Rule and Revenue in Egypt and Rome: Political Stability and Fiscal Institutions
Historical Social Research, Vol. 32 — 2007 — No. 4, 252-274
This paper investigates what determines fiscal institutions and the burden of taxation using a case study from ancient history. It evaluates Levi’s model of taxation in the Roman Republic, according to which rulers’ high discount rates in periods of political instability encour-age them to adopt a more predatory fiscal regime. The evidence for fiscal reform in the transition from the Republic to the Principate seems to support her hypothesis but re- mains a matter of debate among historians. Egypt’s transition from a Hellenistic kingdom to a Roman province under the Principate provides an analogous case for which there are better data. The Egyptian evidence shows a correlation between rulers’ discount rates and fiscal regimes that is consistent with Levi’s hypothesis.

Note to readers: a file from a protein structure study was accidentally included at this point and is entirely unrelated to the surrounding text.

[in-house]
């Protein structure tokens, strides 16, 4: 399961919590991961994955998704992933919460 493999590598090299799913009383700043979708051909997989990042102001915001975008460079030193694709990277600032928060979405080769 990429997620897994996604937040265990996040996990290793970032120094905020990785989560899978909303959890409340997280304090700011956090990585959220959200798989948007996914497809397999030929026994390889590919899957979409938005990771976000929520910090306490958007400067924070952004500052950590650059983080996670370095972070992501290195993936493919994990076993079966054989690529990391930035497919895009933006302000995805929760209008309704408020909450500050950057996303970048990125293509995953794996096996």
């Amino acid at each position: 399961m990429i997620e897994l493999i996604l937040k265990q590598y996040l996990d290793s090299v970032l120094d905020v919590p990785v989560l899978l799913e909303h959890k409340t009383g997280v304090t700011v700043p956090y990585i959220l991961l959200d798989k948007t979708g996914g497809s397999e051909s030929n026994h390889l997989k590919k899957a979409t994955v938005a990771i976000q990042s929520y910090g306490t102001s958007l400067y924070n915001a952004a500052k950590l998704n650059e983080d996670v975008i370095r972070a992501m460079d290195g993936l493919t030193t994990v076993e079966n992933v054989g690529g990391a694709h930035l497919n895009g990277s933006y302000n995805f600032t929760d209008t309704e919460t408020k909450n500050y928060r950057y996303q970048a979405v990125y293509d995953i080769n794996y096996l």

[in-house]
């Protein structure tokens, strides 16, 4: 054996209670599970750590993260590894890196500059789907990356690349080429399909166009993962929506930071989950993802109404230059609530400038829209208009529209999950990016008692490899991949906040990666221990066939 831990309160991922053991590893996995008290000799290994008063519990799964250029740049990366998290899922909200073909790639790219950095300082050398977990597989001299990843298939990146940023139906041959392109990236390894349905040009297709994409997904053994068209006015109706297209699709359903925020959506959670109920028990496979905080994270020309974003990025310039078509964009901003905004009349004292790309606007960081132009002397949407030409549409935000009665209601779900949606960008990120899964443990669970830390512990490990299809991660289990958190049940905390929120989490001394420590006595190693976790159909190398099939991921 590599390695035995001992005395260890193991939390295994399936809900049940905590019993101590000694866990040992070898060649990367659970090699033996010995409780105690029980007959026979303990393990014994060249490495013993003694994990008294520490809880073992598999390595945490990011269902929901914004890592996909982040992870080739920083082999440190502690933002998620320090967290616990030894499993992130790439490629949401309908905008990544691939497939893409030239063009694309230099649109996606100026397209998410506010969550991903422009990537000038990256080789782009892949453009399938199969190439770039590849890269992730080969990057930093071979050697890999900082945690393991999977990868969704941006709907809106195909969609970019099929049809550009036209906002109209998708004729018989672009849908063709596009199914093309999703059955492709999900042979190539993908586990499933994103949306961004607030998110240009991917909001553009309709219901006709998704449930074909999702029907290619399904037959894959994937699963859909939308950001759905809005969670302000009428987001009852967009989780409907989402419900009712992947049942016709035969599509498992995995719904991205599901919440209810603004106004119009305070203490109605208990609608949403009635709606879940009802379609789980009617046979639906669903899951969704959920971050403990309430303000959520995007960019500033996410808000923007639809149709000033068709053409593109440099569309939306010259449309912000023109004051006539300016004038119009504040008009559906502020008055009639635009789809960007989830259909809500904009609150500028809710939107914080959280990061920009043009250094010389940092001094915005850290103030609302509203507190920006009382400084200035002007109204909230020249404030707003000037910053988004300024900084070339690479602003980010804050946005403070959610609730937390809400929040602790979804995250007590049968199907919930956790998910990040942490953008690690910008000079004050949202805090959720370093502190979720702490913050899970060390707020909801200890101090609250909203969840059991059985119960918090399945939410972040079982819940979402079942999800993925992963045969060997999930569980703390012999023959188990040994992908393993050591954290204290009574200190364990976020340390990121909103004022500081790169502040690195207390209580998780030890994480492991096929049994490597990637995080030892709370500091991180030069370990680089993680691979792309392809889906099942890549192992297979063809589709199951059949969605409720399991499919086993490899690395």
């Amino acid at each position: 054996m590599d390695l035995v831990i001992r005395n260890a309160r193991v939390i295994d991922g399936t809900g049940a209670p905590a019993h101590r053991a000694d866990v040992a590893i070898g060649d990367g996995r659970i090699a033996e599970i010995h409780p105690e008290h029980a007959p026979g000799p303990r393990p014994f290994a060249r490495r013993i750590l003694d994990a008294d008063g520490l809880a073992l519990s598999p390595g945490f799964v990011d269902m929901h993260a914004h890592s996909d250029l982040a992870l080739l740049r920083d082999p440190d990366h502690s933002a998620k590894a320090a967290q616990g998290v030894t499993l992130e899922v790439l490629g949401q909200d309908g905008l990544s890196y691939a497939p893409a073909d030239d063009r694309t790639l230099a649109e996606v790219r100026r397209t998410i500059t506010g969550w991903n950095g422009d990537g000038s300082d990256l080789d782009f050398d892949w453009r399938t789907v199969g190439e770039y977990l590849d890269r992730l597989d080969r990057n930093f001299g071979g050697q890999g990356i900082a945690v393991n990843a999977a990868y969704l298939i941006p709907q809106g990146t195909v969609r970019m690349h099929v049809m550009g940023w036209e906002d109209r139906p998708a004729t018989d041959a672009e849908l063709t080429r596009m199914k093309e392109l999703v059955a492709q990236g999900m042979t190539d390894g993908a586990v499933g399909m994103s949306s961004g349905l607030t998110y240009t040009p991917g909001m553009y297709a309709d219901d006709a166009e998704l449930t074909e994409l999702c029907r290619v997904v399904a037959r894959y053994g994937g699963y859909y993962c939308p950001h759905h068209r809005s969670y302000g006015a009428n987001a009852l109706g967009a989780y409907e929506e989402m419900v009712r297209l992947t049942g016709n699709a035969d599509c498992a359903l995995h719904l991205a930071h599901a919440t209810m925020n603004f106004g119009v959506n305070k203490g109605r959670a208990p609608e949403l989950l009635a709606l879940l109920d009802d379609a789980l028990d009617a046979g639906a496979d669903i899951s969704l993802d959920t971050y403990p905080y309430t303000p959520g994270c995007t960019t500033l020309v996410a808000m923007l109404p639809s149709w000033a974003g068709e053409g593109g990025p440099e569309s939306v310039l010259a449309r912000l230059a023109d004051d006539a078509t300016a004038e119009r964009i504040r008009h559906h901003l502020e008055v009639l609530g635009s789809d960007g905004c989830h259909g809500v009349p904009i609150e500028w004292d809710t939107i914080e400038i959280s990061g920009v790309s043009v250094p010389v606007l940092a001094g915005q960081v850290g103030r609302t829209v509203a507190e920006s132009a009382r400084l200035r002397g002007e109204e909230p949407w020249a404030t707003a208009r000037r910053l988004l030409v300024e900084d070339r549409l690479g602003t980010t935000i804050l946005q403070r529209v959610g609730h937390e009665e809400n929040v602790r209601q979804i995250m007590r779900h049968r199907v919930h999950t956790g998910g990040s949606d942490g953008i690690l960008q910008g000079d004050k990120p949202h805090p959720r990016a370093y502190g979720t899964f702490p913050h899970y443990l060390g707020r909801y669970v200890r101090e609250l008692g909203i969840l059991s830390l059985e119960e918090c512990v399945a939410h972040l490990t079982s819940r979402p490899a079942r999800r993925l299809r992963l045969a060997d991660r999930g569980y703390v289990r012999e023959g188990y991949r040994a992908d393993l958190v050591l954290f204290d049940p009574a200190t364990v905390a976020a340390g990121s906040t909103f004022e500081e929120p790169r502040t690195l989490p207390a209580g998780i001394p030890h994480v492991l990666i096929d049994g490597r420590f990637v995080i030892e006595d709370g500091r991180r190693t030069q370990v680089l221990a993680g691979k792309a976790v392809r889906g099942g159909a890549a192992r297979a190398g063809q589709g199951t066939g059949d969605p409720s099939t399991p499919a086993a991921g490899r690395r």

Explicit rational choice models are lacking in studies of Greek and Roman political history with few exceptions (Quillin 2002; 2004). Most ancient historians avoid discussing the underlying behavioral assumptions of politics and opening them to criticism or potential falsification. Often the impetus for theoretical debate has to come from social scientists willing to venture into ancient history.